The transition towards electric cars is not only a challenge from a manufacturing perspective but also all the way down to dealership interactions. Legacy automakers not only have their hands full with overhauling their production lines but also overhauling the knowledgebase that is their dealer network. With customers deciding to transition towards a new power source, sales staff will be bombarded with never before asked question. They’ll need to know more than enough to help customers diving into the brand new world of electric cars. With the Mustang Mach-E nearing, Ford has decided to provide their dealers with a pocket guide on the car to better acquaint themselves.
Electric car knowledge is still at a low, not only from consumers but also from dealership sales staff. The same people who are actually expected to be the source of answers to skepticism are equally misinformed. This lack of knowledge has been put on display twice now with our calls to multiple Ford dealerships. We proved that staff wasn’t ready for even the most basic questions related to their upcoming electric car. While the second round went better, there was still a lack of information and a lack of confidence in answers given about a car that was only a few months away.
To help alleviate some of the confusion that dealerships might have about the Mustang Mach-E and allow them to be more useful to prospective EV buyers, Ford is providing extra training support. Most recently a document was shared with us specifying itself as a “pocket guide for dealer staff.” The quick roundup looks to answer some questions and point out key features in the car. Below you will find the contents of the aid.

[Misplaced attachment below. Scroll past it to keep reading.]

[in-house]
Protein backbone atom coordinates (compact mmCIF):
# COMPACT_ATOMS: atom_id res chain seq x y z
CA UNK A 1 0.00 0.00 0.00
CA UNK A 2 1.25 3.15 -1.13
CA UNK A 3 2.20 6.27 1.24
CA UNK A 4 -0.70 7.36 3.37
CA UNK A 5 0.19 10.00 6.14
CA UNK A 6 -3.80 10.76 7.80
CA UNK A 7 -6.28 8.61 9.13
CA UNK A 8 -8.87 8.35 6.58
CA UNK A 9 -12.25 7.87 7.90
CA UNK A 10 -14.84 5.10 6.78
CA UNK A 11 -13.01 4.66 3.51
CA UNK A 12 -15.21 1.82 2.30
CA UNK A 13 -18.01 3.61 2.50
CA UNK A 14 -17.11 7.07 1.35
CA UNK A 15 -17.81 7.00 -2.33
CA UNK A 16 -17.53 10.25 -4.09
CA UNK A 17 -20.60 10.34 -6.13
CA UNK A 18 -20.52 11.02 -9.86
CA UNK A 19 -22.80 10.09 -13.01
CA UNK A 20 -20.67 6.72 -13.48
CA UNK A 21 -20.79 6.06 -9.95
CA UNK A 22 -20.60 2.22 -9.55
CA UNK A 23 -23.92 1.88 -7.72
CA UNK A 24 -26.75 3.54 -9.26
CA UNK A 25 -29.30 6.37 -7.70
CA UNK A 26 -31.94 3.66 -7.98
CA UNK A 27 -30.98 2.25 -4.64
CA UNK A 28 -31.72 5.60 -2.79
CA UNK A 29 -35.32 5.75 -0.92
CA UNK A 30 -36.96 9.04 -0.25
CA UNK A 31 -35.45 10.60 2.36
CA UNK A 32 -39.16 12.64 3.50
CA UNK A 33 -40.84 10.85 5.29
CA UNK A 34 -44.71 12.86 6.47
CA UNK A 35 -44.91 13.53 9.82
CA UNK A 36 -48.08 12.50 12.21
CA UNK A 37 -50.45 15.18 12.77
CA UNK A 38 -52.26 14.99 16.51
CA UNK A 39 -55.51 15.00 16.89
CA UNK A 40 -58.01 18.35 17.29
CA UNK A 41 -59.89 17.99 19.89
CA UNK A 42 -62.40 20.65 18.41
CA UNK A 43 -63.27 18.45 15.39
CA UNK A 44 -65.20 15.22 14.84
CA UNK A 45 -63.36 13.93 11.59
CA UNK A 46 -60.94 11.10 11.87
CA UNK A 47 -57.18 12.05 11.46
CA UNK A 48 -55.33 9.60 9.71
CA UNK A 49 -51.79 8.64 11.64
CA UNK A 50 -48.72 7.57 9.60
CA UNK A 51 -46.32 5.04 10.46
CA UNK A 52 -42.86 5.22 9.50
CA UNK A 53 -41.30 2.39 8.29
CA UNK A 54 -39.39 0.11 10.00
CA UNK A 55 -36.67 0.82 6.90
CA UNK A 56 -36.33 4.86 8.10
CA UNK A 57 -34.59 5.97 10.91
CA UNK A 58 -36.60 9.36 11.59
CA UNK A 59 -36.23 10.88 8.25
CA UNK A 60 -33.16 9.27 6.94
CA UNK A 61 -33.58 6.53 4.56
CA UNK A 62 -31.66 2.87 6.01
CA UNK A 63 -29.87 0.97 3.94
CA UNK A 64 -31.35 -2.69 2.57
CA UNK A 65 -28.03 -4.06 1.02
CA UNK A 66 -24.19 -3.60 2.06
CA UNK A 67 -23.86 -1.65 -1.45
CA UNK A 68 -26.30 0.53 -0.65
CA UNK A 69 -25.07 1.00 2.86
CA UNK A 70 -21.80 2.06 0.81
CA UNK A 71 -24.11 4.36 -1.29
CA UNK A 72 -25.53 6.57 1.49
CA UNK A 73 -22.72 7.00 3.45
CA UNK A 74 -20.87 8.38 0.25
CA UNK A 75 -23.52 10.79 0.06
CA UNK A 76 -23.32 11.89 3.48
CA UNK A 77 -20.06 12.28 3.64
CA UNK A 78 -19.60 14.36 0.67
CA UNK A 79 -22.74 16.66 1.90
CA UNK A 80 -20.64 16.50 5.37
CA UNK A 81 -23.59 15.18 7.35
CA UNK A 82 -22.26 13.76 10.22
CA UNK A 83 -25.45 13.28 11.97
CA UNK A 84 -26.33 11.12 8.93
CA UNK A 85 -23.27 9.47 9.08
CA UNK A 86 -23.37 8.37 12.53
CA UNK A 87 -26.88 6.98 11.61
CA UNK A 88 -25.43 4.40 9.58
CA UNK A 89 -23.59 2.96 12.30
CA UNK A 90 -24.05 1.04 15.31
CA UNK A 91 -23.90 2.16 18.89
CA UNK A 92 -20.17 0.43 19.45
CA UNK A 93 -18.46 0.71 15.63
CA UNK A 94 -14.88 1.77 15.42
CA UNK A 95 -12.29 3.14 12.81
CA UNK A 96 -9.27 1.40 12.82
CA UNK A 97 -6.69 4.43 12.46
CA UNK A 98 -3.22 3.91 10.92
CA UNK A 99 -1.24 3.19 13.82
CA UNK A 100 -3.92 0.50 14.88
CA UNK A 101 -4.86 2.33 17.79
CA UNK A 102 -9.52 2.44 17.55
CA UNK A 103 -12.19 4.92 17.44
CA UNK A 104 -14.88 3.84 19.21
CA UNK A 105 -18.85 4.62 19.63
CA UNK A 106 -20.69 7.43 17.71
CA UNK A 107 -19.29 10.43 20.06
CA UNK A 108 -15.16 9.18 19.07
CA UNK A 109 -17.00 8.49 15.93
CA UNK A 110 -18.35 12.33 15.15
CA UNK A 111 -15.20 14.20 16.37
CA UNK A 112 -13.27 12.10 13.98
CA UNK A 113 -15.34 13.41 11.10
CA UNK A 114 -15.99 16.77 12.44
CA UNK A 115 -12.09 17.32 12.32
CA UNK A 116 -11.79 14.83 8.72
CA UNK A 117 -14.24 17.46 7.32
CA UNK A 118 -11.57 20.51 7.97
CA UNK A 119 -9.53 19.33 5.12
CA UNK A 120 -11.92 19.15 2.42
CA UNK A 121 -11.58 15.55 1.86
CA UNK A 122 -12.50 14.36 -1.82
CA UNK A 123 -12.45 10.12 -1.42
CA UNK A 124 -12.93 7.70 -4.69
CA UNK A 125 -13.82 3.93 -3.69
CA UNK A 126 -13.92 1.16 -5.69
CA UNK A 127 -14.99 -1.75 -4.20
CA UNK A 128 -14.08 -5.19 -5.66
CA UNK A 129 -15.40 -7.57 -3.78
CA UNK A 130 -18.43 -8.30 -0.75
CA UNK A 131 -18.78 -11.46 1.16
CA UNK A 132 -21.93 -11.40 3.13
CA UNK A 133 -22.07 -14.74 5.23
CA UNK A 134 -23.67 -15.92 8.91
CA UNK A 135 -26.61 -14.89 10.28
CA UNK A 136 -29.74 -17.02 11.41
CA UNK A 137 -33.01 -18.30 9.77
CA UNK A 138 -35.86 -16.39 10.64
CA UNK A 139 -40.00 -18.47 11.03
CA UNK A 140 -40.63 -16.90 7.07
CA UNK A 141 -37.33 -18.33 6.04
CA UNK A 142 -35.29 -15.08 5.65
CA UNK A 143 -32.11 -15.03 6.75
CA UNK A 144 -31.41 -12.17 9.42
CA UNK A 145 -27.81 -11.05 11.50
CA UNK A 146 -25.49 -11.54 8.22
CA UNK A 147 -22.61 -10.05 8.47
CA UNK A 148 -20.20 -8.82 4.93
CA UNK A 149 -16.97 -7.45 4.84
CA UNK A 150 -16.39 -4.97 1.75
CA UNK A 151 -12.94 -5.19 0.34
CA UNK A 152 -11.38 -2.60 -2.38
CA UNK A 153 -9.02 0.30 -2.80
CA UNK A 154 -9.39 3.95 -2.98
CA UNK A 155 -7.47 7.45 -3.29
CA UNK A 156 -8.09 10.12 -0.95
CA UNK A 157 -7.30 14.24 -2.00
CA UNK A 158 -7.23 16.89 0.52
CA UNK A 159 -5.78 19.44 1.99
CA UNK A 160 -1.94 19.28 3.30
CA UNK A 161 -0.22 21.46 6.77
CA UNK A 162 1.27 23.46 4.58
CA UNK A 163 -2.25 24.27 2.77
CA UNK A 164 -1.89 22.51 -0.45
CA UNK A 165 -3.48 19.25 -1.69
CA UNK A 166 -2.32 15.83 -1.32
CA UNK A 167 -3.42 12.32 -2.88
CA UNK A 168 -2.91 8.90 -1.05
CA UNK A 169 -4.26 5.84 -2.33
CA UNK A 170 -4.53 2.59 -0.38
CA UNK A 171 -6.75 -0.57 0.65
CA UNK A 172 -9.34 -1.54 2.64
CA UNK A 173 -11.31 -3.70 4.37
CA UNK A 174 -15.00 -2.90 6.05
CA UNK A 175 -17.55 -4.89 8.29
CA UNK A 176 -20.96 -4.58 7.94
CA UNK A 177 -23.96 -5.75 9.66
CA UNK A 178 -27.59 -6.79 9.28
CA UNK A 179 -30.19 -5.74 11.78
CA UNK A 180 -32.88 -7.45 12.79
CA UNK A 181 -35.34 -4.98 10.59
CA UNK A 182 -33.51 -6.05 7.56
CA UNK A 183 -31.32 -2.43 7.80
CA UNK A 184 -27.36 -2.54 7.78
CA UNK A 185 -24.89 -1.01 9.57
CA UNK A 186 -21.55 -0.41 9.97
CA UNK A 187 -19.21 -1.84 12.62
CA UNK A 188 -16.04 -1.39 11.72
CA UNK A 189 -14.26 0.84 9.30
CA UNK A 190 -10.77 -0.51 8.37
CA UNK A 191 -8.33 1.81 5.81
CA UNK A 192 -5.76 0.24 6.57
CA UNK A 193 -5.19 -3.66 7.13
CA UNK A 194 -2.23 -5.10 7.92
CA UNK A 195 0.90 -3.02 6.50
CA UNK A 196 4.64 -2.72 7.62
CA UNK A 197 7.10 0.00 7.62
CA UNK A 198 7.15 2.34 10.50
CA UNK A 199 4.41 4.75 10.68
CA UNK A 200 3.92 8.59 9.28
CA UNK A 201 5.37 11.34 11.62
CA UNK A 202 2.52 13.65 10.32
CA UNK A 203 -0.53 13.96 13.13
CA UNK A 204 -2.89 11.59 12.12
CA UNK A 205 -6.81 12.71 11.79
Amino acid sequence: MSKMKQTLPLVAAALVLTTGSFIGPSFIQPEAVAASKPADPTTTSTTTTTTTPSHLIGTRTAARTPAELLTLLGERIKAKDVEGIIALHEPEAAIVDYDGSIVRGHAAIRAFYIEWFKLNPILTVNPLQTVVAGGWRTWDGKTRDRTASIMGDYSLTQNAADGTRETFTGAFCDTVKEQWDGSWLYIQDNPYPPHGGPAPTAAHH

The pocket guide primarily goes over the features of the Mustang Mach-E app available to Ford owners. It also features the very important section regarding charging so that dealers can answer that all-important “where can I charge?” question that will undoubtedly be asked.
Of course, a project like this will be limited to the enthusiasm of dealerships selling the Mustang Mach-E. We have already discussed how the dealership system might be the weakest link in Ford’s (or any other automakers) plan to transition to electric cars. Ford can do all they can to help make the transition towards electric cars, but at the end of the day, the dealership will be where the customer interactions happens, and for the time being, Ford does not have full control of the interaction, though they’re certainly trying with a dedicated online buying process. Still, we hope that a competent dealer will look to sell any and every car they have and will make good use of Ford’s pocket guide and other EV training material.